“The real internet is a fake, the fake news is very real, and thus Trump is indeed our rightful internet president.” Today’s internet is built on, with, and through an unruly sea of lies, deceptions, and distortions, as well as a few certainties, cables, and algorithms. This week’s viral-wonder—the crisis of “fake news” in the wake of the 2016 presidential election—is a logical and necessary outgrowth of the web’s sordid infrastructure, prurient daily pleasures, and neoliberal political economy.
I hereby pledge:
To disrupt the new President’s First 100 days by posting #100truths-fakenews with linked actions, analyses and organizations committed to digital media literacy.
In so doing, I will produce a 100 point digital primer to counter the purposeful confusion, lack of trust, and disorientation of the current administration’s relation to media, offering instead a steady, reasoned set of resources seeking clarity and justice.
Dr. Alexandra Juhasz is the chair of the Film Department at Brooklyn College, CUNY. She makes and studies committed media practices that contribute to political change and individual and community growth. She is the author of AIDS TV: Identity, Community and Alternative Video (Duke University Press, 1995); Women of Vision: Histories in Feminist Film and Video (University of Minnesota Press, 2001); F is for Phony: Fake Documentary and Truth’s Undoing, co-edited with Jesse Lerner (Minnesota, 2005); Learning from YouTube (MIT Press, 2011:https://mitpress.mit.edu/books/learning-youtube); co-edited with Alisa Lebow, The Blackwell Companion on Contemporary Documentary (2015) and with Yvonne Welbon, Sisters in the Life: 25 Years of African-American Lesbian Filmmaking (Duke University Press, 2016). Dr. Juhasz is also the producer of educational videotapes on feminist issues from AIDS to teen pregnancy as well as the feature films The Watermelon Woman (Cheryl Dunye, 1997) and The Owls (Dunye, 2010). Her current work is on and about feminist Internet culture including YouTube (aljean.wordpress.com) and feminist pedagogy and community (feministonlinespaces.com and ev-ent-anglement.com). With Anne Balsamo, she was co-facilitator of the network, FemTechNet, which debuted its feminist rethinking of a MOOC, a Distributed Online Open Course “Dialogues in Feminist Technology” in Fall 2013: femtechnet.org.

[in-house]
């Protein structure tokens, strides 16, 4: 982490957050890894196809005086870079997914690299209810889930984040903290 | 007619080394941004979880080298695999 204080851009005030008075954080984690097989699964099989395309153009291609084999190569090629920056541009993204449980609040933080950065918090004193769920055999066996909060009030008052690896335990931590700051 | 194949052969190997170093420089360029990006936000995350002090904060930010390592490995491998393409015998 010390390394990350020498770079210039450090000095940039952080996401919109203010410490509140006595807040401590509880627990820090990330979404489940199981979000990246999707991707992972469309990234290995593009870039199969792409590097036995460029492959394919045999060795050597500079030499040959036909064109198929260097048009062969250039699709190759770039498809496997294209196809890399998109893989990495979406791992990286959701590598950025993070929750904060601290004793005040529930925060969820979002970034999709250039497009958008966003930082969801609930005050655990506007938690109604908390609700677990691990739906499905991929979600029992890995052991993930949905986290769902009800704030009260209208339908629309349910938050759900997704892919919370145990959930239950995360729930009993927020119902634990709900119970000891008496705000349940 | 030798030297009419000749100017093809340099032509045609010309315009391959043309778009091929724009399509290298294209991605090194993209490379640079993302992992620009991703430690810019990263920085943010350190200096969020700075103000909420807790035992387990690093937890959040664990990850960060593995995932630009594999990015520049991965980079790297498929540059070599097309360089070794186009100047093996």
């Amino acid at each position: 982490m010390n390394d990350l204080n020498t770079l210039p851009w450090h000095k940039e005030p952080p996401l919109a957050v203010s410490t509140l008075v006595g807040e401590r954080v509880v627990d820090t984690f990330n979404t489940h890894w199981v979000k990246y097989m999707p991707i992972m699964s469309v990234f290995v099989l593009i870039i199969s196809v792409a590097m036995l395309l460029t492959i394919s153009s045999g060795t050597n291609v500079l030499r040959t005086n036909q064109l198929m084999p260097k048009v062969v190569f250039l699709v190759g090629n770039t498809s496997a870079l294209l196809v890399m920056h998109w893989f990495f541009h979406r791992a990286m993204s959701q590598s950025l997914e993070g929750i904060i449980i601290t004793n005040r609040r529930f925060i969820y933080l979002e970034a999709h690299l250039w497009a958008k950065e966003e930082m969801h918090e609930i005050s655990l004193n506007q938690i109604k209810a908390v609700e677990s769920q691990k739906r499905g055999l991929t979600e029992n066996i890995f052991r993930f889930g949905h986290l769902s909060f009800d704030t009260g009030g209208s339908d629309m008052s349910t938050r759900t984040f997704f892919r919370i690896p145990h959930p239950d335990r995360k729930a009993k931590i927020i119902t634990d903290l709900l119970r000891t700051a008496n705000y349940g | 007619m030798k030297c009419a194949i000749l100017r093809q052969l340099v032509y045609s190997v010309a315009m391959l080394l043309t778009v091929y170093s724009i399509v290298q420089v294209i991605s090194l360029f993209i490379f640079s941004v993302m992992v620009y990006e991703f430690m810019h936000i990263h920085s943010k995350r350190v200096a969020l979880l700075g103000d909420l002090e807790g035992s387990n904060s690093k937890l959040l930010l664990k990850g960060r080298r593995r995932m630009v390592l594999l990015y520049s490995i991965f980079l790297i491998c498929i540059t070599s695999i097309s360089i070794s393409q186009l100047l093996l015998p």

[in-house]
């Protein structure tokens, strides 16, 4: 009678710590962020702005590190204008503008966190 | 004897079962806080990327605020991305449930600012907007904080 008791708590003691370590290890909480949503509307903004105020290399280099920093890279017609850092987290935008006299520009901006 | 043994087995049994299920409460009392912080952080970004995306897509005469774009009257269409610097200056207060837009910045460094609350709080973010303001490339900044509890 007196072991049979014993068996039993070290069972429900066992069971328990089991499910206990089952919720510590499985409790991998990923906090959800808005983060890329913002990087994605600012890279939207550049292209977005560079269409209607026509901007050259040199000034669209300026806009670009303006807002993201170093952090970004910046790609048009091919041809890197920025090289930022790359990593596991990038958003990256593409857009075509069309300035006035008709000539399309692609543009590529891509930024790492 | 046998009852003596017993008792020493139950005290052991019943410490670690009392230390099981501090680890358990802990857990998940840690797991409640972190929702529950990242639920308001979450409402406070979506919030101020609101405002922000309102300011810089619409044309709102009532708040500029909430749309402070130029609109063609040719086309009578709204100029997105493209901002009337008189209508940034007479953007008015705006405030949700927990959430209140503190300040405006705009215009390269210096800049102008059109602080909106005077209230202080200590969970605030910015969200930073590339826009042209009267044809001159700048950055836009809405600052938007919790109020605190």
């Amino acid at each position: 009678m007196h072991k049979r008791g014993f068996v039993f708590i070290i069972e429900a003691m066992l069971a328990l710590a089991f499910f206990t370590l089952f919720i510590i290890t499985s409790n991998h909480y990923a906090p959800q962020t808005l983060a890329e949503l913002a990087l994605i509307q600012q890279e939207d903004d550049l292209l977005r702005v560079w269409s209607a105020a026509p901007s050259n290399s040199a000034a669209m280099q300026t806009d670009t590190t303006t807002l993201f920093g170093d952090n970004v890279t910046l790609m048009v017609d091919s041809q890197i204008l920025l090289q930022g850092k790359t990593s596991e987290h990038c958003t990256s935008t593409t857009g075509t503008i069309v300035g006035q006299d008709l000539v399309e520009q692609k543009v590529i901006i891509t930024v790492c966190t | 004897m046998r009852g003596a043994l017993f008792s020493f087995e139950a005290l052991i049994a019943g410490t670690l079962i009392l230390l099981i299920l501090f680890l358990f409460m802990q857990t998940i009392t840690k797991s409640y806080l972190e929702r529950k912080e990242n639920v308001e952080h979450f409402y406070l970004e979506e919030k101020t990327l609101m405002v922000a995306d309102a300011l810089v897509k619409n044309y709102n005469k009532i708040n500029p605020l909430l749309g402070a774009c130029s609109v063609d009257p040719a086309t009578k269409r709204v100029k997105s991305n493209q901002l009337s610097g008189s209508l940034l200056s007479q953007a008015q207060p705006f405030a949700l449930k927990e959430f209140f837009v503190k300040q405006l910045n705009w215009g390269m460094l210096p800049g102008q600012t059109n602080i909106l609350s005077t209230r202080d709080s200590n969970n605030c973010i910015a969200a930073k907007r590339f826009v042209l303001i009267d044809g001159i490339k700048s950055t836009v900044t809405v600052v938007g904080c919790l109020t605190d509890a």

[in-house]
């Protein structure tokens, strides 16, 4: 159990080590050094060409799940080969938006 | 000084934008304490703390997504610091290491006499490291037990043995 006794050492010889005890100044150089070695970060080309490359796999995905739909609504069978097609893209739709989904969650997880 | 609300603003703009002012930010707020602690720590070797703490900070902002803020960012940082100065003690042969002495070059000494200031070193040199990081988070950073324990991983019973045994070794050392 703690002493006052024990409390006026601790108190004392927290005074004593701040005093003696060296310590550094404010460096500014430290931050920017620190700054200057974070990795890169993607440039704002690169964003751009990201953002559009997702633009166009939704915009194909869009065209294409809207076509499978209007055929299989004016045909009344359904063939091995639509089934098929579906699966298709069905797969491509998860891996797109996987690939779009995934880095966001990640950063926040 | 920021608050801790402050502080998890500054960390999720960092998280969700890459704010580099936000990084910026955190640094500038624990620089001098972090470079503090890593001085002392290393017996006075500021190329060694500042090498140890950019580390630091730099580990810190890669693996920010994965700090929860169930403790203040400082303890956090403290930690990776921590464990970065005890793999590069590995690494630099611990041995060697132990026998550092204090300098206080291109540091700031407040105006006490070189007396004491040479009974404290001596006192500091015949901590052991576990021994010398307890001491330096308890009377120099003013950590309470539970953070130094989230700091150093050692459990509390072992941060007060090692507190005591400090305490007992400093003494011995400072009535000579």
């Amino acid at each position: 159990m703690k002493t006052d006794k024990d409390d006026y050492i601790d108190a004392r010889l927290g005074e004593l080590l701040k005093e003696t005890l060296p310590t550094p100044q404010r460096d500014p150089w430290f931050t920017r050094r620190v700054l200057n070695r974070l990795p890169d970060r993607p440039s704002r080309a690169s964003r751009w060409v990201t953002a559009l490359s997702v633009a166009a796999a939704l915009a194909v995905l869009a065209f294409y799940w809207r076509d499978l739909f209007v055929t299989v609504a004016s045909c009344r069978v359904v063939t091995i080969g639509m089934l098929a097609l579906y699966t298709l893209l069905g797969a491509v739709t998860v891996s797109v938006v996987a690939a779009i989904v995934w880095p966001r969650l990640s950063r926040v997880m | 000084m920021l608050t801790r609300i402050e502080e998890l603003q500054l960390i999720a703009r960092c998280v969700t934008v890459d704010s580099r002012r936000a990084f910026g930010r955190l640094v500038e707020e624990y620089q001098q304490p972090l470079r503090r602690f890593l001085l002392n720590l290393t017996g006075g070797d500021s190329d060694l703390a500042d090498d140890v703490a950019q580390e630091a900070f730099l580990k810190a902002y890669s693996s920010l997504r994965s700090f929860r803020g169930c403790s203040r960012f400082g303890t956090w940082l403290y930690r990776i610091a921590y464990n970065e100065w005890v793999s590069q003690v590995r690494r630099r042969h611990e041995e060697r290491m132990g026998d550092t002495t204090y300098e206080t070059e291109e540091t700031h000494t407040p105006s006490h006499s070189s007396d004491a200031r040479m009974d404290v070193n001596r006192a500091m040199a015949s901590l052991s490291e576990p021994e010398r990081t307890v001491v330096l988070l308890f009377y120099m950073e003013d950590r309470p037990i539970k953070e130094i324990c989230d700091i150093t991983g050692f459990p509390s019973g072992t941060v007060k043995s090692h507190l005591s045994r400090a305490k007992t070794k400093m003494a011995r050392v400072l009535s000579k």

Carol Squiers is a writer, editor and curator at ICP who lives in New York City. Organized the current six-part exhibition “Perpetual Revolution: The Image and Social Change” (2017); “What Is a Photograph? In 2014; and “Remembering 9/11” in 2011. Has written essays on photography for a wide variety of magazine, books, and newspapers, including Artforum, The New York Times, Vogue, Vanity Fair, Art in America, and Aperture. She is the author of What Is a Photograph? (2014) and The Body at Risk: Photography of Disorder, Illness, and Healing (2005).
Benjamen Walker is a independent radio producer and host of the podcast Benjamen Walker’s Theory of Everything, a founding member of the Radiotopia network. His work has aired on NPR, the BBC, the CBC and the ABC. He also produced Big Ideas, a philosophy podcast for The Guardian. He created his first podcast in 2004 while working at the Berkman center for Internet and Society at the Harvard Law School. From 2008 to 2010 he was WNYC’s Senior Culture producer and from 2010 to 2013, he produced and hosted Too Much Information for WFMU and curated their Radiovision conference in New York City. He has been a guest speaker and fellow at various festivals and international institutions (Sydney Writers’ Festival, Les subsistances in Lyon, France, Poets House, Tow Center at Columbia University, Oorzaken Festival in Amsterdam). He also teaches in the Journalism and design program at the New School.